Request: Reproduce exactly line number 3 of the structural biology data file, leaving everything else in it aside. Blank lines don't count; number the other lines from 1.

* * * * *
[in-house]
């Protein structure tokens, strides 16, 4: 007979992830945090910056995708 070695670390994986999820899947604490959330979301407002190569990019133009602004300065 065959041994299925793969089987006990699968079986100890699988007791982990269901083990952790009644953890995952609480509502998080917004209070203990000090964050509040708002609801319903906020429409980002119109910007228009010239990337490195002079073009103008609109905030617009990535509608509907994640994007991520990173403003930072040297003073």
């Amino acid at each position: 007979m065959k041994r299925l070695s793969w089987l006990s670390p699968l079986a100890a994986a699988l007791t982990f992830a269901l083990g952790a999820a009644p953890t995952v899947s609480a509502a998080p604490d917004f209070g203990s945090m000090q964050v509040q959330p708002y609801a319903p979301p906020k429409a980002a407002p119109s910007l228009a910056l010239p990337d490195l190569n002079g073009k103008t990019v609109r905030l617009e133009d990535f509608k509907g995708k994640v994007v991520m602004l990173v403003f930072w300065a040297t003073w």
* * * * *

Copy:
């Amino acid at each position: 007979m065959k041994r299925l070695s793969w089987l006990s670390p699968l079986a100890a994986a699988l007791t982990f992830a269901l083990g952790a999820a009644p953890t995952v899947s609480a509502a998080p604490d917004f209070g203990s945090m000090q964050v509040q959330p708002y609801a319903p979301p906020k429409a980002a407002p119109s910007l228009a910056l010239p990337d490195l190569n002079g073009k103008t990019v609109r905030l617009e133009d990535f509608k509907g995708k994640v994007v991520m602004l990173v403003f930072w300065a040297t003073w």